In the beginning, we may say, life was a mystery. That, at least, was how it seemed to primitive humanity. Without formulating it as such, people felt, as though in the blood, that life was strange, incomprehensible: a mystery. Then later on, though still during humankind’s unrecorded past, people began, consciously and explicitly, to think about life. Our ancestors apprehended that they were -without knowing how or why – in the midst of what seemed to be a strange and even hostile world, surrounded by all sorts of things which they could not understand or control. In the morning they saw the sun rise, and in the evening they saw it set. But why the sun rose and why it set, and what happened to it when darkness fell, they just did not know. Sometimes there were great storms – the world grew dark, rain fell, thunder seemed to crack open the earth and the sky would be lit up by an intermittent and terrible glare. But what caused these disturbances no one could tell. The days might be long and warm, or they might be short and freezing, but why they should be so was, again, a mystery. Eventually, they discovered that they could strike two stones together to make fire – and here was another mystery. Almost as soon as these mysteries arose, it seems, they would have been where named and given a place in a larger pattern of meaning whereby people could make some sense of their lives. (ref 3)
If this might have been the proto-scientist’s response I can recognise similarities with my own response as I grew up and started wondering and finding out more about the world I lived in. Being now somewhat better read than I was then, it also puts me in mind of Aristotle’s view that,
“It is owing to their wonder that men now begin, and first began, to philosophise.”
Aristotle mapped out the beginnings of scientific investigation and separated them into separate fields of enquiry. Philosophy and science (science is just the Latin word for ‘knowing’) were not such separate disciplines then as they appear to be now. Indeed, for a long time the philosophers and the scientists were the same men. And one or two of them were women. And the beginnings of science, certainly of the scientists’ aspirations, are to be found in the contemplative spiritual exercises of the Stoics and Epicureans. For the ancient Greeks, Natural Philosophy, Physics, was a necessary contemplative exercise which Aristotle describes thus:
…nature, which fashions Creatures, gives amazing pleasure in their study to all who can trace links of causation, and are naturally Philosophers.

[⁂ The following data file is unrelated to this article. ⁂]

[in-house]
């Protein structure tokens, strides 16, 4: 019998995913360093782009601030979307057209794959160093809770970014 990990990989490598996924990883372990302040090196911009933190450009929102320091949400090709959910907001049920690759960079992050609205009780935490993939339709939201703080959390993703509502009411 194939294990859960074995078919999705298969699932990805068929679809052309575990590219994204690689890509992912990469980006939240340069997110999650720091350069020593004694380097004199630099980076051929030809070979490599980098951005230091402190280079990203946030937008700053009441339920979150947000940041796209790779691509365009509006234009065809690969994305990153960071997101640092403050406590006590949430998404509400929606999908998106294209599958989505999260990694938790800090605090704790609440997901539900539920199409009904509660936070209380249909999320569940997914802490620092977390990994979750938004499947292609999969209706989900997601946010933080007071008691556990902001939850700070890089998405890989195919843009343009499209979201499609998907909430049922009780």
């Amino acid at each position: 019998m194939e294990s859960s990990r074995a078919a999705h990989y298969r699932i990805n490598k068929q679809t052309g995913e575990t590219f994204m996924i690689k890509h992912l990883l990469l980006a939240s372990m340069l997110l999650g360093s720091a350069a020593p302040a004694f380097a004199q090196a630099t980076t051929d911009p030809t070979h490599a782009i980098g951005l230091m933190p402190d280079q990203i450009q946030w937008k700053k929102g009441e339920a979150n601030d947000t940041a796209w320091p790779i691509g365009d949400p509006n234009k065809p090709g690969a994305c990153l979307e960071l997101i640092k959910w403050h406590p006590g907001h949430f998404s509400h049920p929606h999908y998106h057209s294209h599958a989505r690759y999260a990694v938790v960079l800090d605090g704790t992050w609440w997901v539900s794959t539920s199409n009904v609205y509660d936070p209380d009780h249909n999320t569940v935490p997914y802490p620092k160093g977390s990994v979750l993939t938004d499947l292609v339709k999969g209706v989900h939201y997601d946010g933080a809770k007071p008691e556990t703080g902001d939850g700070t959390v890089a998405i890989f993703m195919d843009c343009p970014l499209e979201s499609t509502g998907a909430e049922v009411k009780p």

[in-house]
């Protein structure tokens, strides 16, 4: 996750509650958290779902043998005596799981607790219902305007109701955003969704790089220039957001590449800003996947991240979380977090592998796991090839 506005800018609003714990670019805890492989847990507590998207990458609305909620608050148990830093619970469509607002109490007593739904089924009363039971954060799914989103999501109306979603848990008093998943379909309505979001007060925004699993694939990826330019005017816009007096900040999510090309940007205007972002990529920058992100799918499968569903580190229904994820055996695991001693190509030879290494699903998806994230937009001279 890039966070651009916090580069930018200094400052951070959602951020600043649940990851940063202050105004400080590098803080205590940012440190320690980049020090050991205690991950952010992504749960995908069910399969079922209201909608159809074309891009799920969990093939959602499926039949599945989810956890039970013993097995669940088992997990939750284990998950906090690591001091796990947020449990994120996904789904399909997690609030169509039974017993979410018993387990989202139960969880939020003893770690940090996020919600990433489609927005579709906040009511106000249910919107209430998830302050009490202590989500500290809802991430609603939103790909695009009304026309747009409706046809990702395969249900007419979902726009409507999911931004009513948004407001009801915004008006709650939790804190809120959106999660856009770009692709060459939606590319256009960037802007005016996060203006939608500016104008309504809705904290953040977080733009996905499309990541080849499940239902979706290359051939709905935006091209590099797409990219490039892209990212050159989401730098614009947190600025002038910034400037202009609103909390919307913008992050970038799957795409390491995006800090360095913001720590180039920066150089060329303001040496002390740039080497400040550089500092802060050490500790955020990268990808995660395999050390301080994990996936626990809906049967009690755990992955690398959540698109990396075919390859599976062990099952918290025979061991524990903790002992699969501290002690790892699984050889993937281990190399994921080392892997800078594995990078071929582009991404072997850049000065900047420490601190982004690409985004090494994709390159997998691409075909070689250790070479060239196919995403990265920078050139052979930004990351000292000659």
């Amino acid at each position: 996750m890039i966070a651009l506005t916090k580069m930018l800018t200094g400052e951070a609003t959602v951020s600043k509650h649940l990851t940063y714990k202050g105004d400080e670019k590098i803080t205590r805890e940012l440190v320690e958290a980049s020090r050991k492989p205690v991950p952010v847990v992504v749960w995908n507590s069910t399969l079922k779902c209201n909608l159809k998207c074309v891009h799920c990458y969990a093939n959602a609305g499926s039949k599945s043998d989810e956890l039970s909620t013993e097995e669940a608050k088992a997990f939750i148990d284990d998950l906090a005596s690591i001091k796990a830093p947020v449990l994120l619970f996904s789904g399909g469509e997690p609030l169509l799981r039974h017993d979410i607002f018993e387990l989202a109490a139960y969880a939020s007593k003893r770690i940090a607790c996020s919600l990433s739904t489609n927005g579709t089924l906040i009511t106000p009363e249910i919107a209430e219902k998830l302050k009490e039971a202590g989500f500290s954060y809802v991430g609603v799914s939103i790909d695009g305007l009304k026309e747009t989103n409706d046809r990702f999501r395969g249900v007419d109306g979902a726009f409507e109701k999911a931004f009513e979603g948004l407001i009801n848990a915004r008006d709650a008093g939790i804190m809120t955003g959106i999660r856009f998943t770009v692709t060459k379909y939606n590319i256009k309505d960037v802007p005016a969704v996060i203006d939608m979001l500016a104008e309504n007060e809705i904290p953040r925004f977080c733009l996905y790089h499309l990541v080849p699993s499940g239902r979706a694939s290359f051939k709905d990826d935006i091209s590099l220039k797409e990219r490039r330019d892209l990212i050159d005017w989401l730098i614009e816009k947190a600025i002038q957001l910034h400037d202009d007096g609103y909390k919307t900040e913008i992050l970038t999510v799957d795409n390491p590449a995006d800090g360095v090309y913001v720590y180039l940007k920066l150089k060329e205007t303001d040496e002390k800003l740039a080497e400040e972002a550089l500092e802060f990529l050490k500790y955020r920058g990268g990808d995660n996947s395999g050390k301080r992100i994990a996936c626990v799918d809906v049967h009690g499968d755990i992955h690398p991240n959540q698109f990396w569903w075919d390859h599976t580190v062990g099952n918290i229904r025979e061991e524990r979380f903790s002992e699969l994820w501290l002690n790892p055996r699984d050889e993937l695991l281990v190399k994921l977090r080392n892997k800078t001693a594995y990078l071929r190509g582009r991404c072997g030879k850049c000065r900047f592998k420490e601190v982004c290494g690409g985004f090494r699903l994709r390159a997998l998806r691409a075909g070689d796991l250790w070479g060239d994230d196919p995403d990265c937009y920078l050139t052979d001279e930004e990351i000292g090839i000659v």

And Philo wrote:
Those who practice wisdom are excellent contemplators of nature and everything she contains (they are joined in thought to the sun and moon, and all the other stars, both fixed and wandering) and though they are attached to the earth by their bodies they provide their souls with wings.
Is that not a wondrous piece of writing? That more than any other sentence I have yet found tells you what it feels like to try to understand the world we live in, in all its detail and complexity, and yet never lose a sense of its wonder and beauty. Indeed its wonder and beauty become even more clear and strongly felt in delving into its make-up, origins and design.
These quotes from Aristotle and Philo are from Philosophy as a Way of Life by Pierre Hadot. (ref 4) Reading that book and one by Brian Magee, The Great Philosophers (ref 5) has changed my opinion of Western philosophers. Twenty years or so ago I was a rather disparaging critic of Western philosophy as an occupation for seemingly idle thinkers who just sat behind their desks and made it all up as they pleased. (My criticism was uninformed but that didn’t stop me!) Scientists, it seemed to me at the time, were not so full of hubris and vanity. We got out there and did some actual work and got some evidence before we attempted to explain the Universe.
Magee draws out the links between the emergence of ideas in Western philosophical
terms and the parallel empirical observations and emergence of scientific ideas. What is fascinating in his book is how he brings to life the interplay and even
cross-fertilisation of ideas between them.
Iron Scourges over Albion
But not everyone feels towards scientific enquiry like this. Indeed some have felt the opposite. William Blake didn’t like Isaac Newton’s new take on the world. The great English visionary rejected what he saw as the notion of God with measuring callipers in his hand.
For Bacon and Newton, sheath’d in dismal steel, their terrors hang
Like iron scourges over Albion Reasonings like vast Serpents
Infold around my limbs .. (ref 6)
John Keats trained as a surgeon but thankfully for us gave it up and gave us his poetry instead. He too resisted what he felt to be the implications of Newton’s work on the nature of light and his discovery of the scientific origins of the rainbow. When he wrote,
‘Beauty is truth, truth beauty, – that is all
Ye know on earth, and all ye need to know’